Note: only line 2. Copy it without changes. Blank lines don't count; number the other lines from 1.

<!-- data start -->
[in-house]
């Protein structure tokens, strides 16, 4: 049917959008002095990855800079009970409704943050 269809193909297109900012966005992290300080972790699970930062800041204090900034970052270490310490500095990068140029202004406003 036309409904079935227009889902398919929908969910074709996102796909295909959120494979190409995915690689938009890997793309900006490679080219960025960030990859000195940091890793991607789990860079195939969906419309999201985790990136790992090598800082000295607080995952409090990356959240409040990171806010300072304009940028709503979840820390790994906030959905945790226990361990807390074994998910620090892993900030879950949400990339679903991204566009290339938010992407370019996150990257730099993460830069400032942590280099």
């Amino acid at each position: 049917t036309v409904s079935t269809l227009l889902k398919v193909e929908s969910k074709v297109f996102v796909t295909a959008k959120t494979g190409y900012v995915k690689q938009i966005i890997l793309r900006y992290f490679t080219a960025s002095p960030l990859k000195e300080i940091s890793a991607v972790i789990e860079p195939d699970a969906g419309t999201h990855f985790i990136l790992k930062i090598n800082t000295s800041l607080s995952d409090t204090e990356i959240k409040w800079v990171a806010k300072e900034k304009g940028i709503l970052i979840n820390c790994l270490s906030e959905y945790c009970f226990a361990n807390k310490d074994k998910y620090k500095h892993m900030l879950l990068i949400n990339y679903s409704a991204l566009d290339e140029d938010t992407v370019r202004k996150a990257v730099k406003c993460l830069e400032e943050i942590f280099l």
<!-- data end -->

């Protein structure tokens, strides 16, 4: 049917959008002095990855800079009970409704943050 269809193909297109900012966005992290300080972790699970930062800041204090900034970052270490310490500095990068140029202004406003 036309409904079935227009889902398919929908969910074709996102796909295909959120494979190409995915690689938009890997793309900006490679080219960025960030990859000195940091890793991607789990860079195939969906419309999201985790990136790992090598800082000295607080995952409090990356959240409040990171806010300072304009940028709503979840820390790994906030959905945790226990361990807390074994998910620090892993900030879950949400990339679903991204566009290339938010992407370019996150990257730099993460830069400032942590280099």